Angela hadn't done the Redrock Falls hike before, so we figured it was a great way to spend the day. Our original plan had been to hike out to the Grinnell Glacier Overlook, but the trail was closed due to bear activity (evidently a grizzly sow and her two yearling cubs had decided it was their trail). Redrock was described in a guide that Angela had printed out as 'the easiest hike in Glacier NP'. That alone had my husband sold on it. Little did we know we'd be hiking it again in a couple of days...but I get ahead of myself here.
The beginning of this trail is a smooth, level hike - ever so slightly gaining elevation. First we passed the spur trail that lead to Fishercap Lake, we decided to catch that one on the way home. Views of Mount Grinnell and Mount Wilbur keep you company as you pass in and out of thick pine and birch groves, flower-filled meadows and unexpected rock outcroppings. We were reminded to keep looking up by periodic sightings of ephemeral waterfalls triggered by the substantial melt off. It was a fun stretch of hiking.
We reached the shores of Redrock Lake, where you can see the falls on the far side. I decided that it was an opportune time to take care of a little restroom issue, so I ducked off the trail and walked along the lake shore a few feet looking for another entrance to the woods. Just as I thought I'd hit paydirt, I look up and see this juvenile bull moose about 100 yards away from me. "Gary" I call, "It's a moose!"
Well, Mr. Wendy comes to see the moose, then Angela, then just about half of the tourist population of the whole park. The moose keeps walking slowly toward me along the shore of the lake - his eyes on me the entire way. When he got to a spot about 35 yards away, he stopped and just stared at me. It occurred to me that my opening in the bush may be his trail up out of the lakeshore. Rather than continue a face-off, I backed away and returned to the trail, all the while folks all around are snapping photos in a frenzy.
Still needing to take care of that business I spoke of, I crossed the trail to the far side, climbed up the hill a ways, and found myself a new and acceptable spot. Well, wouldn't you know, just as I am concluding matters I hear 'Wendy, Wendy, the moose is coming your way!' i pop up from behind my bush to see, not a moose (he'd already gone into the bushes just up the trail) but about 20 tourists, all of whom thought my sudden appearance was about the funniest thing they'd ever seen. Great. I think Angela even got a picture of it. Even better.
The moose incident behind us (no pun intended), we headed on to the falls. I have to admit, I wasn't blown over by Redrock Falls. Perhaps it was the moose sighting that had left me feeling a bit sheepish, but I thought the falls were just sorta jumbled and chaotic - not to mention crawling with people. The sunny day had brought out the droves, and everyone seemed to be competing to find a lunch spot that was closer to the falls themselves than the next. This meant it was very hard to get in there and get a photo of the spot that wasn't full of brightly colored T-shirts and pasty white limbs.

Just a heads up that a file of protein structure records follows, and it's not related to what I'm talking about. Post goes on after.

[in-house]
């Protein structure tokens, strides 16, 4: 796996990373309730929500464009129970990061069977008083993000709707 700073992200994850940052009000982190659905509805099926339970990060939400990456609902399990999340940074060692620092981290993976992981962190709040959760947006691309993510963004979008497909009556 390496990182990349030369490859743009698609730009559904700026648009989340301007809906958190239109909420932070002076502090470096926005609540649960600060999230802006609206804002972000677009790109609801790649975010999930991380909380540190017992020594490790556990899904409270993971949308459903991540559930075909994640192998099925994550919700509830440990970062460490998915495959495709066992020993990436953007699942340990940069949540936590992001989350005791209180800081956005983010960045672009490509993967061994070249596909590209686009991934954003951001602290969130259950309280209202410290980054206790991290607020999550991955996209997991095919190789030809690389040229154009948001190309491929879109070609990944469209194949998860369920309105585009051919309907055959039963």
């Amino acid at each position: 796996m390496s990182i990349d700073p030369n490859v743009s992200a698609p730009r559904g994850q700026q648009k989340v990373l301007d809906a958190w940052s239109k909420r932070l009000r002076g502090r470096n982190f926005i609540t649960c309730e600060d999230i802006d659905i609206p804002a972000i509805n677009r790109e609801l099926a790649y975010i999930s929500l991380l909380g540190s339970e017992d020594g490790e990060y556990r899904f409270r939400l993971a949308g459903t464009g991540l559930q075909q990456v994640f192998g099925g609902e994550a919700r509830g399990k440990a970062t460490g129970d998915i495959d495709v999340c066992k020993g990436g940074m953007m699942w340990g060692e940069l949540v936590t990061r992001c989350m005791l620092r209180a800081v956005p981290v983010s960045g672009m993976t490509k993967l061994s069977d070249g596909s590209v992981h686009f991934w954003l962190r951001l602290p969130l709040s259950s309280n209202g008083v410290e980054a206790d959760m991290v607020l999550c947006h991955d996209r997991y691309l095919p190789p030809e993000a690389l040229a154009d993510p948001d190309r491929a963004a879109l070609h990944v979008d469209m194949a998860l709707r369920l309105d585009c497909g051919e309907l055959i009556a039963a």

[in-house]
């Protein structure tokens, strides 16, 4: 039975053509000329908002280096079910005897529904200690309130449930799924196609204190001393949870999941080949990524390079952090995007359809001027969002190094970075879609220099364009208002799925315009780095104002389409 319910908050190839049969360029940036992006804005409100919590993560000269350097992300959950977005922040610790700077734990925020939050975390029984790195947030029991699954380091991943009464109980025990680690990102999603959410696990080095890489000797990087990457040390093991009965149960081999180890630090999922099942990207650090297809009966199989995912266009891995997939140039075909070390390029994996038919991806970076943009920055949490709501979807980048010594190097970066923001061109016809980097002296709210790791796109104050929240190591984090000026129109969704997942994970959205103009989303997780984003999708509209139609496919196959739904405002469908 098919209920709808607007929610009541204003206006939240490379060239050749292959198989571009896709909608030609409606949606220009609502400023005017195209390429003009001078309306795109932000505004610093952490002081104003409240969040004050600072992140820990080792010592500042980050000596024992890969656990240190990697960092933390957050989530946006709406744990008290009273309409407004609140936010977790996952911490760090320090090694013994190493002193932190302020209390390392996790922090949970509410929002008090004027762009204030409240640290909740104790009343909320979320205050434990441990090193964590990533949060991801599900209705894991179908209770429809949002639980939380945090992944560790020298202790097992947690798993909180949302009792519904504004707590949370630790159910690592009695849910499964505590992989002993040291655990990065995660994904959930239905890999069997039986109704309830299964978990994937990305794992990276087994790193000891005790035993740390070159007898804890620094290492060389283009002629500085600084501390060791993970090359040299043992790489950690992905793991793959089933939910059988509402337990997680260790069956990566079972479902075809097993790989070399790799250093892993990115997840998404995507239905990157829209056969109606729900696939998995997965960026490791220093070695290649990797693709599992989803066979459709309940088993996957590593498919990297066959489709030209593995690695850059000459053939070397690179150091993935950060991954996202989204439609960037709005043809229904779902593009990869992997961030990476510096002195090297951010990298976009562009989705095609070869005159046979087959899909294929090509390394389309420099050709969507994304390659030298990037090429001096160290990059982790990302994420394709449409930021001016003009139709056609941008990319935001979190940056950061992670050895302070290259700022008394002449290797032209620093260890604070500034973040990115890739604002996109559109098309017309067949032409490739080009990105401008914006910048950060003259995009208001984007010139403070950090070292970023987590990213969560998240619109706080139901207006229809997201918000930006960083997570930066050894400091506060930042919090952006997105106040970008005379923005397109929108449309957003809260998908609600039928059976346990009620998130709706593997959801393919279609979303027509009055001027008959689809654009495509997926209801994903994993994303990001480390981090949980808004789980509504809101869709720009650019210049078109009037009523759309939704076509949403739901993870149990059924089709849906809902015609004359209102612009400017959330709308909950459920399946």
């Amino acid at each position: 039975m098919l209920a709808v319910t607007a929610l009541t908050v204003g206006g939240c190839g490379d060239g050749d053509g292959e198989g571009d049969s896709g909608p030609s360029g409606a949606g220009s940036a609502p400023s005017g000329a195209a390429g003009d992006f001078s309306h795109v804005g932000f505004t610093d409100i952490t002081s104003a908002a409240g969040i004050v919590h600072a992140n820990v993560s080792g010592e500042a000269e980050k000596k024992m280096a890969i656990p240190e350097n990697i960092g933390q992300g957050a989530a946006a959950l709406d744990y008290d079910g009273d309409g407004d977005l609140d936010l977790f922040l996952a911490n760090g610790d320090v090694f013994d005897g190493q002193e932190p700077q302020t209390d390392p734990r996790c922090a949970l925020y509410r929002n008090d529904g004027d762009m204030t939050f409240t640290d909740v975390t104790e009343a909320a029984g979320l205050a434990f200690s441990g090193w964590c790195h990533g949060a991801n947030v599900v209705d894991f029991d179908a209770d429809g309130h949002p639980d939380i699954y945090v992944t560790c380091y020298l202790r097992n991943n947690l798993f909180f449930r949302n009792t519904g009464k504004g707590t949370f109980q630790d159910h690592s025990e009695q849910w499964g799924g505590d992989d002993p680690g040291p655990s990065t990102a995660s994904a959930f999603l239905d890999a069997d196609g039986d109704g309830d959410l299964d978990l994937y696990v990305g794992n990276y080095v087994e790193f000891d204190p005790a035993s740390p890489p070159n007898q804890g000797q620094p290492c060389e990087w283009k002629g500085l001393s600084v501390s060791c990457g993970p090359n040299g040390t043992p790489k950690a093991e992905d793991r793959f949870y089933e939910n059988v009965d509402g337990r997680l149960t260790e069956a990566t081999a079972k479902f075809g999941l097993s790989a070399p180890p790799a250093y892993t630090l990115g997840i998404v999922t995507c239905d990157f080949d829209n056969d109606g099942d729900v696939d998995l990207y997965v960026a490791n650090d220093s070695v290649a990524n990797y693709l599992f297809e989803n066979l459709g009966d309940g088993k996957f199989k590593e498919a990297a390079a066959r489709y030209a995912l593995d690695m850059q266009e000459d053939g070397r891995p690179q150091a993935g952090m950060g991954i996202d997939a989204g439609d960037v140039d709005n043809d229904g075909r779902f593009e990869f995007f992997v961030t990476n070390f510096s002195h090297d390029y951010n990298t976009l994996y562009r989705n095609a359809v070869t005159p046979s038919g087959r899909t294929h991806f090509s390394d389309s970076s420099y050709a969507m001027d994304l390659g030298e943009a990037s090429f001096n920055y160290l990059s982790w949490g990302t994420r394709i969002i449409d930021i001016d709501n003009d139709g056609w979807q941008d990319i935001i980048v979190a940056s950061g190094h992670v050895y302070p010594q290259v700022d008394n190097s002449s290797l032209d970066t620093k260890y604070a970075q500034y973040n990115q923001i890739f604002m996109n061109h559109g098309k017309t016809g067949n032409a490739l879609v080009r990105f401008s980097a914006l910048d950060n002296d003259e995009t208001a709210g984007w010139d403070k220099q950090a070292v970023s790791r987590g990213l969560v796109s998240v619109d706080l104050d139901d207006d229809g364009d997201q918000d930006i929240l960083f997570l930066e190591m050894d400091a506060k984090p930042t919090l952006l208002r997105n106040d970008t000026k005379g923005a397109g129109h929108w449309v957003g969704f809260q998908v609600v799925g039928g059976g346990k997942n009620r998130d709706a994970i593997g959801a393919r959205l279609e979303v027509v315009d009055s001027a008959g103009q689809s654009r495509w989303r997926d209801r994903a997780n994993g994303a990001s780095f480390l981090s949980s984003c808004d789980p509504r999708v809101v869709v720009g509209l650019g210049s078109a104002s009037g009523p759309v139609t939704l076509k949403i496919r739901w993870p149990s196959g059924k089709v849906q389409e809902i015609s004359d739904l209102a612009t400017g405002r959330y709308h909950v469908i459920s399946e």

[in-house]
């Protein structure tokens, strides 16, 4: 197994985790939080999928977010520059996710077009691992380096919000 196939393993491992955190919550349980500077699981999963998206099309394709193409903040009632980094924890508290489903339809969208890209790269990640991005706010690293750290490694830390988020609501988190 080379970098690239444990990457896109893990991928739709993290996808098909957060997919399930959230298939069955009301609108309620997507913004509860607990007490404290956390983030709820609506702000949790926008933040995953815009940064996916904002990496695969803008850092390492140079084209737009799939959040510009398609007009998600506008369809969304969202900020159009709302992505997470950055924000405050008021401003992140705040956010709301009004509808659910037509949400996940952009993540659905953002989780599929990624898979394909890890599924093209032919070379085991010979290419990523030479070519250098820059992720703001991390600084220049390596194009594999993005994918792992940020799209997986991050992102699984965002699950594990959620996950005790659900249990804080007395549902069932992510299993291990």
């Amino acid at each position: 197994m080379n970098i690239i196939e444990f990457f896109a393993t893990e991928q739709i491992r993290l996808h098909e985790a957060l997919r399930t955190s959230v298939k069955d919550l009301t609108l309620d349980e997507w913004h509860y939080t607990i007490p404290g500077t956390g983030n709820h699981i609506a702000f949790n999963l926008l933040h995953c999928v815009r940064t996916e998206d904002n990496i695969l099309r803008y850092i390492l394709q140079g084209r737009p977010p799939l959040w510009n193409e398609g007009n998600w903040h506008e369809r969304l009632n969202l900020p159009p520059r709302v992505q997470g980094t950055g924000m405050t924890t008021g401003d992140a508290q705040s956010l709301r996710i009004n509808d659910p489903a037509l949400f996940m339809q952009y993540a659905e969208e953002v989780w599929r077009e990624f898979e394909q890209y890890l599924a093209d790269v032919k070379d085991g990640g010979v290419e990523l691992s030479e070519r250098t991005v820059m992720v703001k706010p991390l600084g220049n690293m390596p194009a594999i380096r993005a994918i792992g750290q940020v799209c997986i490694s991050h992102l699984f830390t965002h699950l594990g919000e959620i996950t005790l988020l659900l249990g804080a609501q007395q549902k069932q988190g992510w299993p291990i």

We hiked up above the falls a short way to find a little solitude, and after some ducking and scrambling, we managed to find a perch on the red rocks that was far enough from the crowds but still within earshot of the falls. We had a delightful view of the mountains and lake, though, so it was just fine.
While we were making our way back to the trail, we ran into a gentleman that told us that a better picture of the falls was to be had from along the lakeshore, rather than the trail. He told us that if you followed the shore, you'd be able to hop right back on the trail. Well, I don't know if we just didn't understand his instructions, or if he didn't know what he was talking about, because after we'd headed that way a bit (taking photos as we went), we realized that we were now surrounded on three sides by the lake - in order to get right back on the trail from here we'd have needed to swim like mooses (mice?).
The little peninsula was lovely, however, with amazing views and a unique perspective of the lake. We shot it up good with our cameras then bush-whacked back to the trail. After all that excitement, it's not surprising that Mr. Wendy (also known on this trip as Mr.Grumpy-Broken-Toe-Boy) started to get a bit irritated. I don't think he spoke a single word the entire trip back.
On our way, we did manage to stop off at Fishercap Lake, which is a lovely spot. If I were a fishing type person, it would look to me like a slice of heaven: isolated but not hard to get to, and crystal clear blue waters. Mr. Wendy was not taken, however, and we tromped back to the trailhead.
Angela and I weren't ready to be done with adventure just yet, but Gary certainly was. So, we drove back to the Many Glacier Lodge hoping to find something to please everyone...